In 2015, Dicko stirred controversy when he called jihadist attacks “divine punishment” for Mali adopting more liberal Western traditions.
“Our guide, our leader, is Mahmoud Dicko,” said minibus driver Moussa Dicko (no relation), adding that he had taken the day off to join the gathering at the stadium.
Last year, Prime Minister Maiga sparked outrage for supporting a plan to introduce sex education school books promoting a more tolerant view of homosexuality.
Homosexuality is not illegal but remains taboo in the Muslim-majority country. Members of the LGBT community often face discrimination and even physical punishment, according to civil society groups.
Dicko and his followers had slammed the Dutch-financed proposal for “wanting to teach homosexuality to school children.”
The government eventually bowed to the pressure and dropped the project in December.
“Our country is faced with a governance problem. This rally wants to draw attention to that. People need to talk to each other,” Dicko told AFP ahead of the event.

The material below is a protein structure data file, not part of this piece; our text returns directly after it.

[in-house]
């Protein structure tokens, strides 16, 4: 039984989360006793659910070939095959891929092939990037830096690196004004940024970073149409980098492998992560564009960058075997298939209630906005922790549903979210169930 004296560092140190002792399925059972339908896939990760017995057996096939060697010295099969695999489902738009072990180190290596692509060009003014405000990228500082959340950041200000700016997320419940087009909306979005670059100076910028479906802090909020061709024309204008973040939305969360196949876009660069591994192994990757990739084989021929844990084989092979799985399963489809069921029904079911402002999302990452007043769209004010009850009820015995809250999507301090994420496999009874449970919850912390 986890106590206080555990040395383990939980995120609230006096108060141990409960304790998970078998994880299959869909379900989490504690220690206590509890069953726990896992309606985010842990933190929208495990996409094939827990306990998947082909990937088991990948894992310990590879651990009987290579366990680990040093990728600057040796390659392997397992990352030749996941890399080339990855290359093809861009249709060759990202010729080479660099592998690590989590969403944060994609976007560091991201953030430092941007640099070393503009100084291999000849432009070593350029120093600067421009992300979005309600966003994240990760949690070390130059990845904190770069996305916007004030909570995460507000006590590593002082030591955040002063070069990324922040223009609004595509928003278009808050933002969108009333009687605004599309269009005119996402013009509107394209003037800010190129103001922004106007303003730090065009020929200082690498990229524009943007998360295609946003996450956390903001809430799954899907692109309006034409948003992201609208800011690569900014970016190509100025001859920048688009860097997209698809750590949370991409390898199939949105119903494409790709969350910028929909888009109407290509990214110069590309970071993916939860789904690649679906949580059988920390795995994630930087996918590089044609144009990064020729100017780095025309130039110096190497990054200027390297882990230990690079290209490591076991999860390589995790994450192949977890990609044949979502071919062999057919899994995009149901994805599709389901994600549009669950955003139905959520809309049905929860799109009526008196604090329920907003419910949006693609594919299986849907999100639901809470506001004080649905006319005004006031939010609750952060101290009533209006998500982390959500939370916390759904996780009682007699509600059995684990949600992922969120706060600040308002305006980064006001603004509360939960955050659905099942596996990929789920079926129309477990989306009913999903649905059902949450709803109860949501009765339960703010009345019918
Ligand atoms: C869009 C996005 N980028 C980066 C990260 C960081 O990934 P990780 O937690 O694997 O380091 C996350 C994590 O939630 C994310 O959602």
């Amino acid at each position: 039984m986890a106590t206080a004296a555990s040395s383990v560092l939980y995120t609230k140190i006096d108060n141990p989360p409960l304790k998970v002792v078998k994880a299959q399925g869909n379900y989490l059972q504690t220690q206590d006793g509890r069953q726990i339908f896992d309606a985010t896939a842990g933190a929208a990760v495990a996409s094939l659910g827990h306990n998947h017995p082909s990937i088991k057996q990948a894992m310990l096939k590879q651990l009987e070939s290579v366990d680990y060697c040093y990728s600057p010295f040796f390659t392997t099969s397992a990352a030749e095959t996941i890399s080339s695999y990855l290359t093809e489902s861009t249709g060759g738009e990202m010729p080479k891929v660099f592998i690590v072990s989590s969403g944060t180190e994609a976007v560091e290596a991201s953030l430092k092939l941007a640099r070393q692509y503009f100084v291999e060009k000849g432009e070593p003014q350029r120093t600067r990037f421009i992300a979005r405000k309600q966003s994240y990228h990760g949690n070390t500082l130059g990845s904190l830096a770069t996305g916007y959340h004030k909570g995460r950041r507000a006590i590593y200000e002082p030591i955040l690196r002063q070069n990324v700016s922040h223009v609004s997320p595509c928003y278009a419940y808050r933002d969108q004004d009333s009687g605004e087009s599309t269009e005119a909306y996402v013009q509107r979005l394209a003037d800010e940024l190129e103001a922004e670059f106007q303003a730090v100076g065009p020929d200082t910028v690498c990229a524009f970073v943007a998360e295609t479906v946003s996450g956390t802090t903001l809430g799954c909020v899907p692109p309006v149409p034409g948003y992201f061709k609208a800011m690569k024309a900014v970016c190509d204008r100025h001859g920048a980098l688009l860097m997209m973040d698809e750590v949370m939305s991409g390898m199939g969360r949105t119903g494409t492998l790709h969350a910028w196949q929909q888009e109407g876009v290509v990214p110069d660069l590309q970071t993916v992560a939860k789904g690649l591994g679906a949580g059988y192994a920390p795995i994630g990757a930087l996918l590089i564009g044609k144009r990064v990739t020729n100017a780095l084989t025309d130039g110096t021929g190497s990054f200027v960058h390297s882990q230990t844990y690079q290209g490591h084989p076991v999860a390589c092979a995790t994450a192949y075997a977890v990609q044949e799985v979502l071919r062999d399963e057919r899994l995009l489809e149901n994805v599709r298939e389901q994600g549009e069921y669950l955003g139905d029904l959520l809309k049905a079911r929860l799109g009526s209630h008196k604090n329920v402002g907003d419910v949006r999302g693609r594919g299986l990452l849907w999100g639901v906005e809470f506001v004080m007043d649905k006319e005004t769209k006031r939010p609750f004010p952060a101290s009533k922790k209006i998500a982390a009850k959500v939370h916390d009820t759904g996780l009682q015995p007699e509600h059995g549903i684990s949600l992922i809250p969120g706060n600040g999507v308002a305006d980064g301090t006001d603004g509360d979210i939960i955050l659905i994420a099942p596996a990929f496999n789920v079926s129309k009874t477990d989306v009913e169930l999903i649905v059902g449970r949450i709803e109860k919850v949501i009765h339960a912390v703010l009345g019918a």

The imam’s political profile was boosted when he became a key mediator between the government and militants who took control of large swathes of the country’s north in 2012.
Despite French military intervention and a 2015 peace deal, jihadist attacks have continued and vast stretches of the landlocked Sahel nation remain out of state control, with violence also spilling into neighboring Burkina Faso and Nigeria.
Dicko, 64, has repeatedly pushed for dialogue to help solve the security crisis plaguing Mali, one of the world’s poorest countries.
In Sunday’s speech, he denounced the “terrorist attacks,” saying jihadism “has no place in Mali.”


UN: Nearly 71 million now displaced by war, violence at home

Updated 19 June 2019